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Herbicide transport via surface runoff during intermittent artificial rainfall: A laboratory plot scale study

Ulrich, U., Dietrich, A., Fohrer, N.
Catena 2013 v.101 pp. 38-49
adsorption, carbon, flufenacet, metazachlor, pesticide application, rain, runoff, sediments, soil, surface water, terbuthylazine, water solubility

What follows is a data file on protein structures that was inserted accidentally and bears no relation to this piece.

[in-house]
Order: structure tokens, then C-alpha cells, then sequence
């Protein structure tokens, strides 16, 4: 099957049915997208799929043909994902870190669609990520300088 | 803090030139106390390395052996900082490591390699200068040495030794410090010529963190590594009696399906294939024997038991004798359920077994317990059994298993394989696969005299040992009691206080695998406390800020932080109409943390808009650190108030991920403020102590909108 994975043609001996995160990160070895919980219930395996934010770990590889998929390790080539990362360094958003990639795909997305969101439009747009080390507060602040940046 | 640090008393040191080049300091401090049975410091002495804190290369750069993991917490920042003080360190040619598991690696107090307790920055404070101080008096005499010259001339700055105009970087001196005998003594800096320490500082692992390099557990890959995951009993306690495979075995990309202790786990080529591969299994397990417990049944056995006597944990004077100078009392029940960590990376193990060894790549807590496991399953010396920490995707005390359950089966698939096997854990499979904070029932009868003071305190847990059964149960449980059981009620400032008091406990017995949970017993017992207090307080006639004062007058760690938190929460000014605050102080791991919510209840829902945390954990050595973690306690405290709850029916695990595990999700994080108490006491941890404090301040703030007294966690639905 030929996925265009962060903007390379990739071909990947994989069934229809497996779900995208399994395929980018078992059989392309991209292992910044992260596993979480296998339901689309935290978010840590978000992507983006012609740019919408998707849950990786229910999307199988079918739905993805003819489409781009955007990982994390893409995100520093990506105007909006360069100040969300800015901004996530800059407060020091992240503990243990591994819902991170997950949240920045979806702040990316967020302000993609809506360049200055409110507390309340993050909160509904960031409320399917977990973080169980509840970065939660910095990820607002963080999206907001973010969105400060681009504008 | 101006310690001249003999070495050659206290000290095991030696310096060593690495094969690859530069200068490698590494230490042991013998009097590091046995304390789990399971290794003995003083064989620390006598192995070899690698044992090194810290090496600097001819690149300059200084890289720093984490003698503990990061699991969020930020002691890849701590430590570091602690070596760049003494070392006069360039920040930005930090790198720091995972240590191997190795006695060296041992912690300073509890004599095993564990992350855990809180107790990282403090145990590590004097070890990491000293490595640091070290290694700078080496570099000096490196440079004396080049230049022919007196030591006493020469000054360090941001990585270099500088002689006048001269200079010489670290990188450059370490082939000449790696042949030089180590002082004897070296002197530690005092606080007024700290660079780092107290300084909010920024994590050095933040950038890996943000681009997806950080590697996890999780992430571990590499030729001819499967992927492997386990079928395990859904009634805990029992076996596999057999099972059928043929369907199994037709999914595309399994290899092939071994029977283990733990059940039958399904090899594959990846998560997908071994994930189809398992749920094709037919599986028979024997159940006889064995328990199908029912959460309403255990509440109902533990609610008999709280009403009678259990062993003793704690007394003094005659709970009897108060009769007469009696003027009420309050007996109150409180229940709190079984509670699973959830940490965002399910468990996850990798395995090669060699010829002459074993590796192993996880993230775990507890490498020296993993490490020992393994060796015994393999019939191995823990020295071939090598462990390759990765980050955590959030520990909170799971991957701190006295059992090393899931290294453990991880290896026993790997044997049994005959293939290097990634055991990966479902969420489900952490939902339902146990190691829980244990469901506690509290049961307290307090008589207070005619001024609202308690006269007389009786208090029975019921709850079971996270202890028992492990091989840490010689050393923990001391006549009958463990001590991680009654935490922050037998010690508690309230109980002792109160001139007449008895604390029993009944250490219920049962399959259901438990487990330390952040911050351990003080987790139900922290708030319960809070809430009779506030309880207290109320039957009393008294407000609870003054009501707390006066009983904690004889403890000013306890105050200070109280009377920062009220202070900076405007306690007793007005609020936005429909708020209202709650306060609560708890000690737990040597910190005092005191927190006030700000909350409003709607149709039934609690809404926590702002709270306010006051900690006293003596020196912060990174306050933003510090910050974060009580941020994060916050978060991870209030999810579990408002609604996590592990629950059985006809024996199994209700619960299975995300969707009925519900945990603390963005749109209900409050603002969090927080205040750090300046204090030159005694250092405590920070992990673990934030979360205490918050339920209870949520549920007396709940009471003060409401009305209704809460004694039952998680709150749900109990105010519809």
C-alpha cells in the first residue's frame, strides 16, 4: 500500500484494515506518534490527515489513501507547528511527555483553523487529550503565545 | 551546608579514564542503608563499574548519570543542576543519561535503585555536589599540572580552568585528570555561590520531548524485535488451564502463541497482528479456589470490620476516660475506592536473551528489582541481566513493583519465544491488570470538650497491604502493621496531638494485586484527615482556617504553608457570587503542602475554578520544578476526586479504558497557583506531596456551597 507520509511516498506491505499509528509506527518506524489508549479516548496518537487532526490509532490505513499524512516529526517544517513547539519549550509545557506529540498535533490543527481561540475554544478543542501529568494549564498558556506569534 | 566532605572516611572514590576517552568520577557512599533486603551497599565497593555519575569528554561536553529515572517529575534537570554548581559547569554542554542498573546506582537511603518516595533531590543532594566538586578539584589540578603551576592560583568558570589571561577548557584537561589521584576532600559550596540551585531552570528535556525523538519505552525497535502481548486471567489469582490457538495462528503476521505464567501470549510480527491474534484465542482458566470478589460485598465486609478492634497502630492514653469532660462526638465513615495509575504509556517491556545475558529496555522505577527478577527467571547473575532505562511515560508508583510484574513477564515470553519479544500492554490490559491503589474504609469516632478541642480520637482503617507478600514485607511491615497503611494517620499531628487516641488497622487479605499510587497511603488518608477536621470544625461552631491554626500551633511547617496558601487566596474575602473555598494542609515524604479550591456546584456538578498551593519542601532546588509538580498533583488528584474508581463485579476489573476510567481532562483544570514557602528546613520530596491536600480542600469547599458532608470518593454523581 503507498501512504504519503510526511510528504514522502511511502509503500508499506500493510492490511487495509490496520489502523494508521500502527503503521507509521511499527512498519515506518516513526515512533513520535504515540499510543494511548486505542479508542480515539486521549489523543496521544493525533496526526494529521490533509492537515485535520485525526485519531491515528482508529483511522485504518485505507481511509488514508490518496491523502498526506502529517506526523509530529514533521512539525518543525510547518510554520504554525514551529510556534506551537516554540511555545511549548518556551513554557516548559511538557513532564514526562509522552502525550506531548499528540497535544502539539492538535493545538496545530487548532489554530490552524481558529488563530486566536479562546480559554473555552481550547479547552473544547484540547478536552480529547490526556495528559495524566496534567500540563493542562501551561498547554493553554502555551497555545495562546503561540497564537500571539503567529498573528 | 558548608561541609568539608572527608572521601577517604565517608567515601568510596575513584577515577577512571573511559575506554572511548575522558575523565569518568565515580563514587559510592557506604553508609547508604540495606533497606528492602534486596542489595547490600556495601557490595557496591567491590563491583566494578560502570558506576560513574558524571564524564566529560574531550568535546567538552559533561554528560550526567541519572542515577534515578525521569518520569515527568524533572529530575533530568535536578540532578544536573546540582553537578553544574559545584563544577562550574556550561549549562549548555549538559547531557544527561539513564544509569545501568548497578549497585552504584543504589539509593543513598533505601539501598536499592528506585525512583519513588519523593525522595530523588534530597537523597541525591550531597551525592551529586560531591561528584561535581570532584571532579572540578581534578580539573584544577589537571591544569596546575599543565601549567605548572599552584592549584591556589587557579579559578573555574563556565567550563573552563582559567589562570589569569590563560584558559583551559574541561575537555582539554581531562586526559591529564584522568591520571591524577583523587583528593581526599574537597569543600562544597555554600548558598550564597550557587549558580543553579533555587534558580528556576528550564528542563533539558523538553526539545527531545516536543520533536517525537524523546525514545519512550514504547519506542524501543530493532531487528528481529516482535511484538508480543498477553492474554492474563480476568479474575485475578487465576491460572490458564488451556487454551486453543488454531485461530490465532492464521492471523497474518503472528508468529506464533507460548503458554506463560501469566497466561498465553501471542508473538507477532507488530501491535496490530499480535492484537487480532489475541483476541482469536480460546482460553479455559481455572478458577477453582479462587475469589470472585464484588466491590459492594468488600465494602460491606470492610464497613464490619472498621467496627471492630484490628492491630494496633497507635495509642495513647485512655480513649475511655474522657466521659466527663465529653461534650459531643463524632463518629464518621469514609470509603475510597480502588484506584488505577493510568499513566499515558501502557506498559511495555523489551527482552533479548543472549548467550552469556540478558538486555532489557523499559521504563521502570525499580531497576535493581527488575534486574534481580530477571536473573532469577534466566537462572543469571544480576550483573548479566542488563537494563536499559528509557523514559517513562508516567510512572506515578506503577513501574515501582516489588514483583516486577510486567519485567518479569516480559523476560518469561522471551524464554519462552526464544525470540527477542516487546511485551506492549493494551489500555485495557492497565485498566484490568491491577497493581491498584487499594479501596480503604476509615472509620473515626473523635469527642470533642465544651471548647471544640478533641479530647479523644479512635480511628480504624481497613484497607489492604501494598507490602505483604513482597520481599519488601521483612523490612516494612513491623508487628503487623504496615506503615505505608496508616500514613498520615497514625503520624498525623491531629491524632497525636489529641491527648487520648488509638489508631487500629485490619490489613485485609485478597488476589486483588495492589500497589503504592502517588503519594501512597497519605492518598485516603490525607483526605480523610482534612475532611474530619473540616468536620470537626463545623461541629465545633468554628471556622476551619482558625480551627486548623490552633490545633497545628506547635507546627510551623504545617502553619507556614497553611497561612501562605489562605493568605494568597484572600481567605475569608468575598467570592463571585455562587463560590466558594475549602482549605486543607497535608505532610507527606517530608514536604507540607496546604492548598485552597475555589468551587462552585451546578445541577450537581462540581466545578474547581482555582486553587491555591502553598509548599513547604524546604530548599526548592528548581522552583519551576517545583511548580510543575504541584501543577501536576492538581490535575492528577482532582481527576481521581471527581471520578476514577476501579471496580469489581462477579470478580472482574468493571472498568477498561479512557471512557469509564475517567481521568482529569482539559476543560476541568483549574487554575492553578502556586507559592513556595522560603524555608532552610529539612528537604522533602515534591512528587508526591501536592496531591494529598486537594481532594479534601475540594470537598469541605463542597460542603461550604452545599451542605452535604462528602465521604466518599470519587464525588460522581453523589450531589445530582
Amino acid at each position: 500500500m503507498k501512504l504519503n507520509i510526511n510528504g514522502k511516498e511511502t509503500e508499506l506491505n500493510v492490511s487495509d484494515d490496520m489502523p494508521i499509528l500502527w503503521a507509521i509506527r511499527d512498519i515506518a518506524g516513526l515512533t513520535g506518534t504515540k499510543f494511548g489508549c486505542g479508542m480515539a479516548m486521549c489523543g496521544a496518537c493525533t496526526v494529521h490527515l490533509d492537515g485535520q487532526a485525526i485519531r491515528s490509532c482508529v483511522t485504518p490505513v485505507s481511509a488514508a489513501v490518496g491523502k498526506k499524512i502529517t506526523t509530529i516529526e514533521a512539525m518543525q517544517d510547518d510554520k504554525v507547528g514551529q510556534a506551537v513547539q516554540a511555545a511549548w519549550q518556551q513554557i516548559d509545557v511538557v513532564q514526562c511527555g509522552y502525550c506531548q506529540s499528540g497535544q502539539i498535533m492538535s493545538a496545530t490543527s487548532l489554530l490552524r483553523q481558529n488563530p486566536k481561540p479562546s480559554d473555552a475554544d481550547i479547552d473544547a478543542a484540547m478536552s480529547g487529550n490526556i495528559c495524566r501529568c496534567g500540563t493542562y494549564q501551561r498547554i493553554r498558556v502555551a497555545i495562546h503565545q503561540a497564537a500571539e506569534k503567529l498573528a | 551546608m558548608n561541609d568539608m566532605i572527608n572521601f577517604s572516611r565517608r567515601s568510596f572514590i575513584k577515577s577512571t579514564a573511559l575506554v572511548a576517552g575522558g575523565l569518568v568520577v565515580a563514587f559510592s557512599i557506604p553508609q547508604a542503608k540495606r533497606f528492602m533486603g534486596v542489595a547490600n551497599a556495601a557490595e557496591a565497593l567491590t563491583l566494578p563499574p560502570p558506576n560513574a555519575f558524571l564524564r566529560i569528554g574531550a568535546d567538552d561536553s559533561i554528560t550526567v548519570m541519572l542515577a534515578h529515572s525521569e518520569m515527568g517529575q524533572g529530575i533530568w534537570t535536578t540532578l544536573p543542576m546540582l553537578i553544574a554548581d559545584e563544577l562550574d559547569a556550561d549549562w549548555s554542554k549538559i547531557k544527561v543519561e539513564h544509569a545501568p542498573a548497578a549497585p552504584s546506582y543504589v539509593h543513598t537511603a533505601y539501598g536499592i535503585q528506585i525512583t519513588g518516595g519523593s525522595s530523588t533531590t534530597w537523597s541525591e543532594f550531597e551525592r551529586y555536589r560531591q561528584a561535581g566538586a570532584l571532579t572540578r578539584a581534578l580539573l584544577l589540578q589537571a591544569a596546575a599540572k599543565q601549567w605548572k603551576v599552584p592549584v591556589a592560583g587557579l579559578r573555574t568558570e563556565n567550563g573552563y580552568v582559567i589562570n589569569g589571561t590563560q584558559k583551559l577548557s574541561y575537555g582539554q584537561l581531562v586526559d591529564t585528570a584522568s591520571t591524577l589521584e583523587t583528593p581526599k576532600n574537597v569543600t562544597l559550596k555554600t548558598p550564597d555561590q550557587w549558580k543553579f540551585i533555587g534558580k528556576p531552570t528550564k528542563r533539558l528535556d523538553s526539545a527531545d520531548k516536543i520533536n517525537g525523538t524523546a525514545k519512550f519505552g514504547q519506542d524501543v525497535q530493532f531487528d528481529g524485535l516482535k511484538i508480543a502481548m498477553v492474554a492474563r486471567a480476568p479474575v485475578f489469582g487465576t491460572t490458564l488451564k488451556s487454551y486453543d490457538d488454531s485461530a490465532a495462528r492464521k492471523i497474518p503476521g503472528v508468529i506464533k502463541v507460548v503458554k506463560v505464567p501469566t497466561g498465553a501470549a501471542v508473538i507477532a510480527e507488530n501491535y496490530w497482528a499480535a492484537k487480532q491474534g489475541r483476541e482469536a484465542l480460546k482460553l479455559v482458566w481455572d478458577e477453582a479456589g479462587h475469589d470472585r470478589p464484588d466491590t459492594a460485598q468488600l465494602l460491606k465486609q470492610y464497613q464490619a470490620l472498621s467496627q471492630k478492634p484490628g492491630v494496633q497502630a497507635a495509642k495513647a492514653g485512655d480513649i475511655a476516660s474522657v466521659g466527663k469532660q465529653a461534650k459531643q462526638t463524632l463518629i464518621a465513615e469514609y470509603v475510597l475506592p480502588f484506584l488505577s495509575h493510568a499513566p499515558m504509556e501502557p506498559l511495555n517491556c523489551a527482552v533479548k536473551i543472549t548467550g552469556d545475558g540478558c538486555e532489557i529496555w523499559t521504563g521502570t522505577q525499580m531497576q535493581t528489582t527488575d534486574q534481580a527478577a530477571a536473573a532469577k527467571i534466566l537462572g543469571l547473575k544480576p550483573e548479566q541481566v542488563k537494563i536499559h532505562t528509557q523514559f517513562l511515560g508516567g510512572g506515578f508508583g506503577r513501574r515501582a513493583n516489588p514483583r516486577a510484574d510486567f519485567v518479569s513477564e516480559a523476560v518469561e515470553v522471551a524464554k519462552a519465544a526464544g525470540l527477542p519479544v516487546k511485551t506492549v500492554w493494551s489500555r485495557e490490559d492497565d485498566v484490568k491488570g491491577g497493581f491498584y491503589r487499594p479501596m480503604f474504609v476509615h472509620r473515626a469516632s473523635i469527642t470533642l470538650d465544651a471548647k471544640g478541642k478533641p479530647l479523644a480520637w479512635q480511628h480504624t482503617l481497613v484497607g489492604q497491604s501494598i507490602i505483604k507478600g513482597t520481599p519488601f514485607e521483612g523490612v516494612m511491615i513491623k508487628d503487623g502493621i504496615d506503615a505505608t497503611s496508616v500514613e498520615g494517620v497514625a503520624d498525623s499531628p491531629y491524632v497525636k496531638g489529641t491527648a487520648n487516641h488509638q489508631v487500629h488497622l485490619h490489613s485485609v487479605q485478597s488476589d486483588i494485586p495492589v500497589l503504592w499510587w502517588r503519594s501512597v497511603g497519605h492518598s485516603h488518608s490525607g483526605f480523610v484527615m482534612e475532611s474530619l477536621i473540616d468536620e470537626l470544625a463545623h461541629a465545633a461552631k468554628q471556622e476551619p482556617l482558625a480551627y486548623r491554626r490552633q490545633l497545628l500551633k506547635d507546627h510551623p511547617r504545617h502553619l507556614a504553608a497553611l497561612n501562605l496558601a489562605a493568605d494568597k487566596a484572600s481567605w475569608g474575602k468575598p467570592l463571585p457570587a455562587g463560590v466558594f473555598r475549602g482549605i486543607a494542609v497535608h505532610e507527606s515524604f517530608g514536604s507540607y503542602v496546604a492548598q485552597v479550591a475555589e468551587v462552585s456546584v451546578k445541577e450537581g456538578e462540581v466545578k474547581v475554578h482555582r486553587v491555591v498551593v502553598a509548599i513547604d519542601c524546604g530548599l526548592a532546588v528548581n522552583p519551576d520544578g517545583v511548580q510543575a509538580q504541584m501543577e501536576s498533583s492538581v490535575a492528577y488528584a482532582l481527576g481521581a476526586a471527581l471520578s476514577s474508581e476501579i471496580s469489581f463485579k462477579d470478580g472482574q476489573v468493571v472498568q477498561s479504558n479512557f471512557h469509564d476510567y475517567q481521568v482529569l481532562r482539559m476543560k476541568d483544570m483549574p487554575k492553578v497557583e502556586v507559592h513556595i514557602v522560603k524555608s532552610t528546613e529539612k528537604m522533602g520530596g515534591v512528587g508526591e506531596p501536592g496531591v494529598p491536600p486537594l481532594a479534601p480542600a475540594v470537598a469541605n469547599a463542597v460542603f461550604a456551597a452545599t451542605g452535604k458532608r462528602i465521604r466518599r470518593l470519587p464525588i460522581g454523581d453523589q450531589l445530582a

Surface runoff is highly relevant for herbicide transport into water bodies. Herbicide losses and the influence of physicochemical properties of flufenacet, metazachlor and terbuthylazine were studied on a 0.2m2 microplot of bare soil and slight slope (6%). Rainfall events were simulated with 13mmh−1 (±3mmh−1) precipitation intensity 4, 11, 18, 25, 32 and 39days after herbicide application. The runoff was sampled at 10-minute intervals during the simulated events. Herbicide concentrations and sediment amounts in the water phase were measured. The maximum concentrations in the water phase of the runoff ranged from 3184μgl−1 for metazachlor, 661μgl−1 for terbuthylazine and 207μgl−1 for flufenacet. The highest concentrations were detected in the first runoff samples which decreased exponentially with further rainfall. Highest loads occurred during the second rainfall event and after the first time surface runoff was generated. The artificial setup of intermittent rainfall revealed that with every new rainfall event after a rainless period, a higher amount of herbicides was released from the plot than at the last interval of the previous rainfall event. This effect was caused by alterations to the soil surface that occurred during the rainless periods. Furthermore, the results show that the herbicide loss relates to herbicide adsorption to organic carbon (KOC) and herbicide solubility in water. Therefore, the highest losses for terbuthylazine were 6.6% of the pesticide application, followed by flufenacet (3.8%) and metazachlor (2.5%).